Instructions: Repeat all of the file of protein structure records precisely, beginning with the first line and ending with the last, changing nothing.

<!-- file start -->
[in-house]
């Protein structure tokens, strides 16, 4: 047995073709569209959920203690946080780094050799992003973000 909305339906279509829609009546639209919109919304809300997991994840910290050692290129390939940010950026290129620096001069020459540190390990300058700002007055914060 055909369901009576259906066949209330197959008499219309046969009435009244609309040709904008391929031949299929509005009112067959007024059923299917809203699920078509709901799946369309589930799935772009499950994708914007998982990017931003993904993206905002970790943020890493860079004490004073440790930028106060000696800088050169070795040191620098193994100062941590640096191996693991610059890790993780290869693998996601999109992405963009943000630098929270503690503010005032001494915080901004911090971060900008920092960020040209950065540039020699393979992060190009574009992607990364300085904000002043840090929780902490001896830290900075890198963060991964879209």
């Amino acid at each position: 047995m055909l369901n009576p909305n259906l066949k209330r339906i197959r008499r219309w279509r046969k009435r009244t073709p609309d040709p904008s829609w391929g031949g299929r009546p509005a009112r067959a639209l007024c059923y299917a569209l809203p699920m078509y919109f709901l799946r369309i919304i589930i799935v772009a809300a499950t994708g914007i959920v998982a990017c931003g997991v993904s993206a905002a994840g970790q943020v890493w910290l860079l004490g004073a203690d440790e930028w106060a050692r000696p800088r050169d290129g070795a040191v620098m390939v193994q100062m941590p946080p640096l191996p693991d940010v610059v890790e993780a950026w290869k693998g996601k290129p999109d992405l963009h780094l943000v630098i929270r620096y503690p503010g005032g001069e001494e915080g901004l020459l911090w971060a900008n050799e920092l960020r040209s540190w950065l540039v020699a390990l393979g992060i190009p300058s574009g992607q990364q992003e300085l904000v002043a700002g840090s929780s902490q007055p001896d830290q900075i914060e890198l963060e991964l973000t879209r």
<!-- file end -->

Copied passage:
[in-house]
């Protein structure tokens, strides 16, 4: 047995073709569209959920203690946080780094050799992003973000 909305339906279509829609009546639209919109919304809300997991994840910290050692290129390939940010950026290129620096001069020459540190390990300058700002007055914060 055909369901009576259906066949209330197959008499219309046969009435009244609309040709904008391929031949299929509005009112067959007024059923299917809203699920078509709901799946369309589930799935772009499950994708914007998982990017931003993904993206905002970790943020890493860079004490004073440790930028106060000696800088050169070795040191620098193994100062941590640096191996693991610059890790993780290869693998996601999109992405963009943000630098929270503690503010005032001494915080901004911090971060900008920092960020040209950065540039020699393979992060190009574009992607990364300085904000002043840090929780902490001896830290900075890198963060991964879209």
């Amino acid at each position: 047995m055909l369901n009576p909305n259906l066949k209330r339906i197959r008499r219309w279509r046969k009435r009244t073709p609309d040709p904008s829609w391929g031949g299929r009546p509005a009112r067959a639209l007024c059923y299917a569209l809203p699920m078509y919109f709901l799946r369309i919304i589930i799935v772009a809300a499950t994708g914007i959920v998982a990017c931003g997991v993904s993206a905002a994840g970790q943020v890493w910290l860079l004490g004073a203690d440790e930028w106060a050692r000696p800088r050169d290129g070795a040191v620098m390939v193994q100062m941590p946080p640096l191996p693991d940010v610059v890790e993780a950026w290869k693998g996601k290129p999109d992405l963009h780094l943000v630098i929270r620096y503690p503010g005032g001069e001494e915080g901004l020459l911090w971060a900008n050799e920092l960020r040209s540190w950065l540039v020699a390990l393979g992060i190009p300058s574009g992607q990364q992003e300085l904000v002043a700002g840090s929780s902490q007055p001896d830290q900075i914060e890198l963060e991964l973000t879209r």